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Wednesday, November 20, 2019 - 14:25

MNI POLICY: Congress Knocks U.S.-Japan Trade, USTR Outreach


By Brooke Migdon and Alexandra Kelley

WASHINGTON (MNI) - U.S. House Ways and Means subcommittee members criticized President Donald Trump's administration for circumventing Congress while reaching an initial trade accord with Japan, and said the deal needed to better assist American farmers.

Members of Congress claimed Wednesday during a hearing on U.S.-Japan trade that consultations didn't take place before and during the U.S. Trade Representative's talks with Japan, as required under a 2015 act.

"Sadly the USTR ignored our request for meaningful consultation while negotiations with Japan were ongoing," Ways and Means Chairman Earl Blumenauer (D-OR) said in his opening statement. "Consultation that did occur was perfunctory and after the fact."

Committee member Congressman Ron Kind (D-WI) said the absence of USTR Robert Lighthizer, who "rejected" a request to testify, spoke "volumes as far as the disdain the current administration has to our role in establishing trade policy."

Kind said a comprehensive trade deal with Japan was a "pipe dream" and the U.S. could only gain the same market access in Japan as other countries by rejoining the Trans-Pacific Partnership. The U.S. withdrew in 2017 after Trump took office, which Kind called "one of the great strategic mistakes we made as a nation in the 21st Century."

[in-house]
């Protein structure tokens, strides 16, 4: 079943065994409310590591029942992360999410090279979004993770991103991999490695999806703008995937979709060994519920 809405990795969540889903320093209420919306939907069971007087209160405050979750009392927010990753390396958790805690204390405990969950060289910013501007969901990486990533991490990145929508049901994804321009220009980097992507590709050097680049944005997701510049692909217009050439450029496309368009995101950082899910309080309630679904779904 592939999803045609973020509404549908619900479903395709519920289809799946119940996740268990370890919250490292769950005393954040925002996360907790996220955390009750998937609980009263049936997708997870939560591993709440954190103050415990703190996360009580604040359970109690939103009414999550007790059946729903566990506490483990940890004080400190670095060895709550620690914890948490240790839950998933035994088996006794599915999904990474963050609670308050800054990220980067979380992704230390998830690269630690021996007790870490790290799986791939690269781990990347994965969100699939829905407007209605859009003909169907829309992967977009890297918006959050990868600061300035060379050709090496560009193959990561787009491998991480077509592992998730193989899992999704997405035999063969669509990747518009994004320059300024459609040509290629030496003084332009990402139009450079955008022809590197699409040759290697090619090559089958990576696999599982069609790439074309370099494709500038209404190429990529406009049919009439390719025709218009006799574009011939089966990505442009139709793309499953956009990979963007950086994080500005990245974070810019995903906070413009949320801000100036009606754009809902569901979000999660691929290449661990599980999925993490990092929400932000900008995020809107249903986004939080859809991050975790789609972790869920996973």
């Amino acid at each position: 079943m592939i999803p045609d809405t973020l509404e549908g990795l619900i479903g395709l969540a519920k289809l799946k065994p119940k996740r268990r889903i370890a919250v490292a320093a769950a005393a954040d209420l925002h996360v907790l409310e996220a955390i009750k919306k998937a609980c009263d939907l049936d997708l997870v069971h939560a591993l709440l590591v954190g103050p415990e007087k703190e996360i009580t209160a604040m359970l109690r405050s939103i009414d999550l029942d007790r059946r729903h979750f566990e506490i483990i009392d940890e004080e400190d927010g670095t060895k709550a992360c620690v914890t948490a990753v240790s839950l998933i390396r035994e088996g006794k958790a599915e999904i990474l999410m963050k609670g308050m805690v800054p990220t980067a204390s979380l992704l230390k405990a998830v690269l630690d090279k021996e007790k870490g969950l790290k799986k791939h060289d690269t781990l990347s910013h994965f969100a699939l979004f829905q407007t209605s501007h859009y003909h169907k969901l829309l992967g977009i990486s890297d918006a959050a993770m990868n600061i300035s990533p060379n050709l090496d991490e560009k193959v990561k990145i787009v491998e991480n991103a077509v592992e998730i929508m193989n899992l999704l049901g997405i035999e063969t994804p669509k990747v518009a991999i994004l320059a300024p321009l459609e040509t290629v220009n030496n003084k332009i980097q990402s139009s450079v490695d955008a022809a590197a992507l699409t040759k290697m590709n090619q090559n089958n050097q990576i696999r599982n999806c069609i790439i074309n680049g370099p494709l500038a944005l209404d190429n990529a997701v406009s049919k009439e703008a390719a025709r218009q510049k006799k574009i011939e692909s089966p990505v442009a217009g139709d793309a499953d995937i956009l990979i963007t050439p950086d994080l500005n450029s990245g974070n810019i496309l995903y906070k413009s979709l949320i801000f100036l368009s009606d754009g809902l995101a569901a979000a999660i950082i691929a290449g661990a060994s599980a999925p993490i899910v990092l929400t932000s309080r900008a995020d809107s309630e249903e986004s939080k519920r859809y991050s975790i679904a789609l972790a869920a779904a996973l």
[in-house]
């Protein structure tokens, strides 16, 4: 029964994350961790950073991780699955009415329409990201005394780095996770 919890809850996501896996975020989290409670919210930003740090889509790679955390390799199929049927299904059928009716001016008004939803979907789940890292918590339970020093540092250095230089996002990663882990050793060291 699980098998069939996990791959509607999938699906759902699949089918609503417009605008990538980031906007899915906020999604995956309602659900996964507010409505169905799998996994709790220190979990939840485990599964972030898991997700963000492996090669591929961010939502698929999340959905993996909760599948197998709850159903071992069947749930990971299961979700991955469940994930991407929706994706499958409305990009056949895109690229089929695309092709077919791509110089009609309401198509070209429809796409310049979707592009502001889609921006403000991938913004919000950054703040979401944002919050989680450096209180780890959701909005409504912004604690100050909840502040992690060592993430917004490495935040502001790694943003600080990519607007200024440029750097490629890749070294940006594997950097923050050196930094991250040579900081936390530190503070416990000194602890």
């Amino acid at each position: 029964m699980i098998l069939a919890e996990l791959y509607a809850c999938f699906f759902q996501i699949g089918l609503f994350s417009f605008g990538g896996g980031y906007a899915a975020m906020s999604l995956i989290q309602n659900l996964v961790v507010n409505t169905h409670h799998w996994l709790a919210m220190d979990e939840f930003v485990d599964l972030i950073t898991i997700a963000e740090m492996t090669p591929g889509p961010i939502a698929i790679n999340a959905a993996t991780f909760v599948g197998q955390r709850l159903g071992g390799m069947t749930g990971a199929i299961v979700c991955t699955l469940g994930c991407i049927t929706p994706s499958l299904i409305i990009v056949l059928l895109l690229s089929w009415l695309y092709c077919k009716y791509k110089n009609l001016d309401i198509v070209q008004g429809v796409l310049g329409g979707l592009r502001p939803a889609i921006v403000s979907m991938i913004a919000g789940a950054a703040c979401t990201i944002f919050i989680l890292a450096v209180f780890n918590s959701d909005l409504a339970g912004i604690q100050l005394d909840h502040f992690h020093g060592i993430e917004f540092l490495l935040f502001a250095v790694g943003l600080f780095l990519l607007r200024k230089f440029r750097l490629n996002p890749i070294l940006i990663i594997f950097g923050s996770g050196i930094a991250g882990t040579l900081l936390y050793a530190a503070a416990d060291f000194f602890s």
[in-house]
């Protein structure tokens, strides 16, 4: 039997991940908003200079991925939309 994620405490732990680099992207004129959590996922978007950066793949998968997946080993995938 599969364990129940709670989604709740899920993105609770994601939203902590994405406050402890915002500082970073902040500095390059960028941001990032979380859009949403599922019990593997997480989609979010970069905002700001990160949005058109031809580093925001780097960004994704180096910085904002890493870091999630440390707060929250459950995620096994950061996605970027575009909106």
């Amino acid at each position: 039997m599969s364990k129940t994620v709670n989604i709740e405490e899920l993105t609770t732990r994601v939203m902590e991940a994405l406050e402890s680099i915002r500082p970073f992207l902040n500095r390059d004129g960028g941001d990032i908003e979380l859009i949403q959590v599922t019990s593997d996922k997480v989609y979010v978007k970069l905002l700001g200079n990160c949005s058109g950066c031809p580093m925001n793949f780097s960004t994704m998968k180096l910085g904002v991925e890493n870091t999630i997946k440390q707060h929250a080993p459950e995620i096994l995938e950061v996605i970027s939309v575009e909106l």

Matthew Goodman, senior vice president at the Center for Strategic International Studies and a witness in Wednesday's hearing, said the U.S.-Japan agreement is not an inherently bad alternative to the TPP. "It's a step in the right direction," Goodman said. "But only a step."

Trump and Japanese Prime Minister Shinzo Abe's limited trade agreement signed in October would cut tariffs on U.S. farm products and Japanese industrial goods. It has been criticized in the U.S. for excluding key agricultural items and failing to properly address the Commerce Department's Section 232 auto investigation, which targets cars and parts from Japan and the EU.

Kind said Wednesday that the threat of auto tariffs was being used as leverage to "drive them to the table" and reach a more comprehensive agreement before the end of Trump's term.

Hammering out a second-stage agreement with Japan ahead of the 2020 presidential election will be tough, according to Goodman.

"Trade is difficult, but to negotiate something new seems very improbable," he said in an interview Monday, adding that nothing "serious" will be launched before the end of the year.

Hearing witnesses also expressed concern over the initial accord's failure to address currency manipulation.

"Currency manipulation is not tackled in stage one," said John Nassar, legislative director at United Automobile Workers. "That's important in a trade deal with any country."

"Currency is probably going to be the single hardest issue with Japan," Goodman said during his testimony Wednesday. "They will resist quite forcefully."

The limited agreement was passed in Japan's lower house Tuesday and is likely to pass in the less influential upper house, on track to come into force in January.

--MNI Washington Bureau; +1 202 371 2121; email: brooke.migdon@marketnews.com

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